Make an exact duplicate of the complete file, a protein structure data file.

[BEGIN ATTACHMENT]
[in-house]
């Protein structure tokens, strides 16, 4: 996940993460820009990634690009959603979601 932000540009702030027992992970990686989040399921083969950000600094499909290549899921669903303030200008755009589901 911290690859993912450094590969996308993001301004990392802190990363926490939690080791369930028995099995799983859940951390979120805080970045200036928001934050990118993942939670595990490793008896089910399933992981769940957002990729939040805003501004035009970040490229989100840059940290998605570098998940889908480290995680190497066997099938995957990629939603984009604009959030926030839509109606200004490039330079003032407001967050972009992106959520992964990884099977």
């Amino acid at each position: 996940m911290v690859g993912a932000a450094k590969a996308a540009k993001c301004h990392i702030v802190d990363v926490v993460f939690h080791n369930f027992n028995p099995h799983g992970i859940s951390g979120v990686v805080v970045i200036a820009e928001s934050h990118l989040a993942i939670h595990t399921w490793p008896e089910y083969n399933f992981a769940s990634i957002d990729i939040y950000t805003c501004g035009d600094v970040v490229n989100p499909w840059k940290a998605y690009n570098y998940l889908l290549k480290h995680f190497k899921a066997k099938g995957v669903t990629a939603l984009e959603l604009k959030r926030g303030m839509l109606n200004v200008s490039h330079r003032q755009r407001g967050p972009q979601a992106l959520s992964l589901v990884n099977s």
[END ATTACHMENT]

[in-house]
């Protein structure tokens, strides 16, 4: 996940993460820009990634690009959603979601 932000540009702030027992992970990686989040399921083969950000600094499909290549899921669903303030200008755009589901 911290690859993912450094590969996308993001301004990392802190990363926490939690080791369930028995099995799983859940951390979120805080970045200036928001934050990118993942939670595990490793008896089910399933992981769940957002990729939040805003501004035009970040490229989100840059940290998605570098998940889908480290995680190497066997099938995957990629939603984009604009959030926030839509109606200004490039330079003032407001967050972009992106959520992964990884099977």
């Amino acid at each position: 996940m911290v690859g993912a932000a450094k590969a996308a540009k993001c301004h990392i702030v802190d990363v926490v993460f939690h080791n369930f027992n028995p099995h799983g992970i859940s951390g979120v990686v805080v970045i200036a820009e928001s934050h990118l989040a993942i939670h595990t399921w490793p008896e089910y083969n399933f992981a769940s990634i957002d990729i939040y950000t805003c501004g035009d600094v970040v490229n989100p499909w840059k940290a998605y690009n570098y998940l889908l290549k480290h995680f190497k899921a066997k099938g995957v669903t990629a939603l984009e959603l604009k959030r926030g303030m839509l109606n200004v200008s490039h330079r003032q755009r407001g967050p972009q979601a992106l959520s992964l589901v990884n099977s």